Rm98 Scaling and Polishing Promo! And why you should have them!-Dr Aaron Lai

-What is scaling and polishing?

Teeth cleanings are an essential aspect of maintaining oral and overall health. Some people are very familiar with this process, perhaps having done it every 4-6 months.

Scaling is used to remove the hard tartar on your teeth, which cannot be removed by simply brushing your teeth by a toothbrush. It uses tickling vibrations to knock larger pieces of calculus loose. It also sprays a cooling mist of water while it works to wash away debris and keep the area at a proper temperature as when something is vibrating at high speed it generally generates a lot of heat. The device typically emits a humming pitched whistling sound. This may seem louder than it actually is because the sound may get amplified inside your head while vibrating at high speed.

Polishing is done using a slow speed handpiece with a soft rubber cup or brush that spins on the end. It generally removes the stains that may have build up over a period of time from drinking teas, coke, or coffees.  It is a common practice for this polishing to be done with a mildly abrasive paste that includes re-mineralizing ingredients such as fluoride which serve to re-mineralize and reinforce weakened tooth structure.

-Why do we need frequent scaling and polishing?

This is because even normal brushing and flossing after every meal and snack cannot remove every bit of plaque and tartar that accumulates on your teeth after eating. What is more, this builds up of plaque and tartar results in serious damage to your teeth and gums as well as your overall health. As a rule, we generally require cleaning every 4-6 months to maintain, prevent or cure our gums and teeth for an optimum oral health.
-How long is the procedure?

It can range from 15 minutes up to an hour if you are heavily loaded with calculus and stains.  With larger deposits that have hardened on, it can take some time to remove these, just like when you didn’t wash your car for 3 months it’s generally harder to clean the dirt off.


-Can I do scaling and polishing more than twice a year? Because I heard it makes the teeth weak.

Dental cleanings may have somewhat of a bad reputation but they are really quite simple in theory. It is a wrong perception that scaling makes your teeth weak or it removes a layer of your teeth. Now, there are many people who may avoid dental cleanings because they think that scraping the teeth just isn’t good for them. However, in the hands of a skilled professional, there is no need to worry about damaging your teeth. Your enamel is the hardest substance in your body and it actually blunts the stainless steel instruments that we use to do the cleanings. Scaling is the treatment for gingivitis and periodontitis, it is a prophylactic treatment. It does not remove the tooth layer but the plaque and calculus from your tooth only!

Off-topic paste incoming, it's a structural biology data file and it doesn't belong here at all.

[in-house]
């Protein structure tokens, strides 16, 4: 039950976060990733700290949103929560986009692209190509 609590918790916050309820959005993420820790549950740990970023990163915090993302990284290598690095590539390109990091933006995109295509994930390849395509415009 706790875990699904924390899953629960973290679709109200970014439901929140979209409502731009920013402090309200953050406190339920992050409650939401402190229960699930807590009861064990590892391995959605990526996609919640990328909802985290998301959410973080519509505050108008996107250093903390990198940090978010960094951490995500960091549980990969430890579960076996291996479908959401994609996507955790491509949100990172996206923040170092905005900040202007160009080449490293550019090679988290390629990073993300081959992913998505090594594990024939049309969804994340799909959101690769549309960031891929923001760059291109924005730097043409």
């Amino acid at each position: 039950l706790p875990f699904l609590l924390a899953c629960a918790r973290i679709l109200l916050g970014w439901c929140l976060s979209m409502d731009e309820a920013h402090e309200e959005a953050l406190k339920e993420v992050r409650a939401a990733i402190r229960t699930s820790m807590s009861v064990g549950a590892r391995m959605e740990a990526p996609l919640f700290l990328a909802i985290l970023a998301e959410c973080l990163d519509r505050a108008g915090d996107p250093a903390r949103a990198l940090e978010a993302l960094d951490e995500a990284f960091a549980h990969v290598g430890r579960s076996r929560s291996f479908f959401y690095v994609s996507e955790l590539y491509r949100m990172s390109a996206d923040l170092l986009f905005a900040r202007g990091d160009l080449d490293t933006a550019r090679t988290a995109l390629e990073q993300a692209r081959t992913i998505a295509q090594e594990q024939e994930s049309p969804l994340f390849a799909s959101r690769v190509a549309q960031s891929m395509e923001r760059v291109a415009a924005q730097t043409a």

-Why do I bleed during the procedure? Is it normal to bleed?

It is absolutely normal! During scaling, there may be mild bleeding; it is not due to any harm done to your oral health but due to the infection in your gums and bones.


-Why do I develop sensitivity after scaling?

You may have slight sensitivity after the scaling procedure, it is because earlier you were carrying chunks of calculus over your teeth and after it is removed your teeth is exposed to the oral fluids again. Imagine you are wearing a sweater during winter and suddenly you are asked to remove it. Wouldn’t it make you cold for a few minutes at least till you adjust to the temperature? Now imagine your teeth wearing a sweater of tartar for weeks and months and all of a sudden you remove it. Wouldn’t it take your teeth a few days at least to adjust to the new temperatures? It doesn’t mean they have become sensitive. They just need time to recover.

-If  calculus is preventing my teeth from being exposed to oral fluids again and make me feels sensitive then why should I remove them?

In the long run, scaling may actually prevent teeth sensitivity by preventing gum recession and inflammation. Calculus can cause your gums to develop gum recession and inflammation as it’s a build up of bacteria, saliva and food. When you develop gum recession your teeth’s root surface are exposed to the oral cavity which eventually causes sensitivity in long run instead of short term sensitivity.


Dr.Aaron Lai, DDS

For further information please contact me at aaron@story.drfauziah.com

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